Floods, landslides after monsoon rain kill dozens in Nepal

At least 27 people have been killed throughout Nepal and many missing after heavy flooding and landslides.

    A rescuer carries a woman from a flooded neighbourhood following torrential rain in Kathmandu, Nepal [Narendra Shrestha/EPA]
    A rescuer carries a woman from a flooded neighbourhood following torrential rain in Kathmandu, Nepal [Narendra Shrestha/EPA]

    At least 27 people have been killed in Nepal after torrential monsoon rains caused floods and landslides, according to officials.

    Incessant rain since Thursday pounded much of the Himalayan nation tucked between China and India, with particularly severe downpours in the country's eastern region and its southern plains.

    Bishwaraj Pokharel, a spokesperson for Nepal Police, told AFP news agency that in addition to the dozens killed, at least 11 people were injured and 15 others reported missing. Nepal's security forces have been deployed to assist ongoing search and rescue operations.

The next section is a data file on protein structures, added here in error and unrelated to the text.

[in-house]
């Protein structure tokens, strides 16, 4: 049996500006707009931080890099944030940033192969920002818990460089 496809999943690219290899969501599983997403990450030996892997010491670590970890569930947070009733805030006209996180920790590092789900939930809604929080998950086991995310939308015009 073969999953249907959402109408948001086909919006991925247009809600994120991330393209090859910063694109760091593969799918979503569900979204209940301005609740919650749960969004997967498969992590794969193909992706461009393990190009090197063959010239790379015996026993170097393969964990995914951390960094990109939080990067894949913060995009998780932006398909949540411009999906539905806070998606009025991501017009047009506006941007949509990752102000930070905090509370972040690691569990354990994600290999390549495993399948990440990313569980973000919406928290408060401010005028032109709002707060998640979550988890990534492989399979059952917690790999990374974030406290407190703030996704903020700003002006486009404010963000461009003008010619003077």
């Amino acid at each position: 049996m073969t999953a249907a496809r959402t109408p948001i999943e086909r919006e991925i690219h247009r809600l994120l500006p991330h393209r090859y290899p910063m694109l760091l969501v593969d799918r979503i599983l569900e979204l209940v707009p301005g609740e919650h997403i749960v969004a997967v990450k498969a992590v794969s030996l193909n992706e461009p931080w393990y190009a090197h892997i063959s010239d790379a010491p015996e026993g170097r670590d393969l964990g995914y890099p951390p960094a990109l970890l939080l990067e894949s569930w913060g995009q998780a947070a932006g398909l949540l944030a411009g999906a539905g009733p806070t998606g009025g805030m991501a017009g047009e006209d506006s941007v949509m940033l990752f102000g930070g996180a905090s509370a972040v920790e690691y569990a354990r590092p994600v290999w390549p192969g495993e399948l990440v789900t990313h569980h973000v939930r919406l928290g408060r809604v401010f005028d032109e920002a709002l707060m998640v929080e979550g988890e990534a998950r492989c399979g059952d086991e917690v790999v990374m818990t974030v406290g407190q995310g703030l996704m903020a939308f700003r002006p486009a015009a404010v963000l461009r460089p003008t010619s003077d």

Three of the victims were killed when a wall collapsed near the capital Kathmandu.

    "The wall suddenly crumbled, we thought it was an earthquake. By the time we came out the house was broken," said Kundan Kumar Sharma, a local resident.

    Drought in Nepal: Farmers struggle with lack of wate

    More rain coming

    Nepal's weather department warned more heavy rain was expected in the coming days - about 100mm each day - and advised people to stay alert.

    Officials said the Kosi River in eastern Nepal, which flows into the eastern Indian state of Bihar, had risen above the danger mark.

    The Kosi has been a serious concern for both India and Nepal since it broke its banks in 2008 and changed course, submerging swathes of land and affecting more than two million people in Bihar. About 500 people died in that disaster.

    In neighbouring northeastern India, the death toll from the current downpours rose to 11 with six dead in Assam state and another five in Arunachal Pradesh.

    Scientists warn because of climate change, monsoon patterns are changing and the region needs to prepare for more weather extremes, severe drought, as well as more intense periods of rain.

    The annual monsoon rains, which normally start in June and continue through September, are crucial for Nepal, a country of 30 million people, and India, which both depend on the annual downpours for farming. But landslides and floods often result, killing scores of people every year.

    SOURCE: Al Jazeera and news agencies